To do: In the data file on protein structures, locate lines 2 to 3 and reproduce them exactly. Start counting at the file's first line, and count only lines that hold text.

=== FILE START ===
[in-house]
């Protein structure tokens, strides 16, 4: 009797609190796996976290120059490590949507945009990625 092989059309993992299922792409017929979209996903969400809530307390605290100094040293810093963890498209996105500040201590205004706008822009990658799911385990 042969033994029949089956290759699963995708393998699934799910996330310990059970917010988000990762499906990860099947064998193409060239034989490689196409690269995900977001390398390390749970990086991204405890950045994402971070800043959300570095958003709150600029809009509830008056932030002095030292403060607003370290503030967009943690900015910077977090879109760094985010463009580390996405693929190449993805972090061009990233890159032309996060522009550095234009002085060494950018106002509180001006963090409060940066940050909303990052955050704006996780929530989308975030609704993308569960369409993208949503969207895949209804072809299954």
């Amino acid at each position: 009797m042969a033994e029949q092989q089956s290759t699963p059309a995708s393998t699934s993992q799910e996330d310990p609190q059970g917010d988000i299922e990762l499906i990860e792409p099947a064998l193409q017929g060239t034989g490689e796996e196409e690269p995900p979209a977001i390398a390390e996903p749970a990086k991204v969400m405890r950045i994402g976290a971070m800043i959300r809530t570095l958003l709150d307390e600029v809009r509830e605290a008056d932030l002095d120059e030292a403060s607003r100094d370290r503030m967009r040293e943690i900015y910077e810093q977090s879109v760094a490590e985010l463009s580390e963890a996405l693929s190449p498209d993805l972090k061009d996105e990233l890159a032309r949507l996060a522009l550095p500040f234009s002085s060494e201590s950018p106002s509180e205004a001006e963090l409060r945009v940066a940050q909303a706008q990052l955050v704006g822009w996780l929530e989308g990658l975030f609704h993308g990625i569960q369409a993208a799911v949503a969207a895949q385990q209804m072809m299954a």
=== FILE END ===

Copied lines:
């Protein structure tokens, strides 16, 4: 009797609190796996976290120059490590949507945009990625 092989059309993992299922792409017929979209996903969400809530307390605290100094040293810093963890498209996105500040201590205004706008822009990658799911385990 042969033994029949089956290759699963995708393998699934799910996330310990059970917010988000990762499906990860099947064998193409060239034989490689196409690269995900977001390398390390749970990086991204405890950045994402971070800043959300570095958003709150600029809009509830008056932030002095030292403060607003370290503030967009943690900015910077977090879109760094985010463009580390996405693929190449993805972090061009990233890159032309996060522009550095234009002085060494950018106002509180001006963090409060940066940050909303990052955050704006996780929530989308975030609704993308569960369409993208949503969207895949209804072809299954």
């Amino acid at each position: 009797m042969a033994e029949q092989q089956s290759t699963p059309a995708s393998t699934s993992q799910e996330d310990p609190q059970g917010d988000i299922e990762l499906i990860e792409p099947a064998l193409q017929g060239t034989g490689e796996e196409e690269p995900p979209a977001i390398a390390e996903p749970a990086k991204v969400m405890r950045i994402g976290a971070m800043i959300r809530t570095l958003l709150d307390e600029v809009r509830e605290a008056d932030l002095d120059e030292a403060s607003r100094d370290r503030m967009r040293e943690i900015y910077e810093q977090s879109v760094a490590e985010l463009s580390e963890a996405l693929s190449p498209d993805l972090k061009d996105e990233l890159a032309r949507l996060a522009l550095p500040f234009s002085s060494e201590s950018p106002s509180e205004a001006e963090l409060r945009v940066a940050q909303a706008q990052l955050v704006g822009w996780l929530e989308g990658l975030f609704h993308g990625i569960q369409a993208a799911v949503a969207a895949q385990q209804m072809m299954a």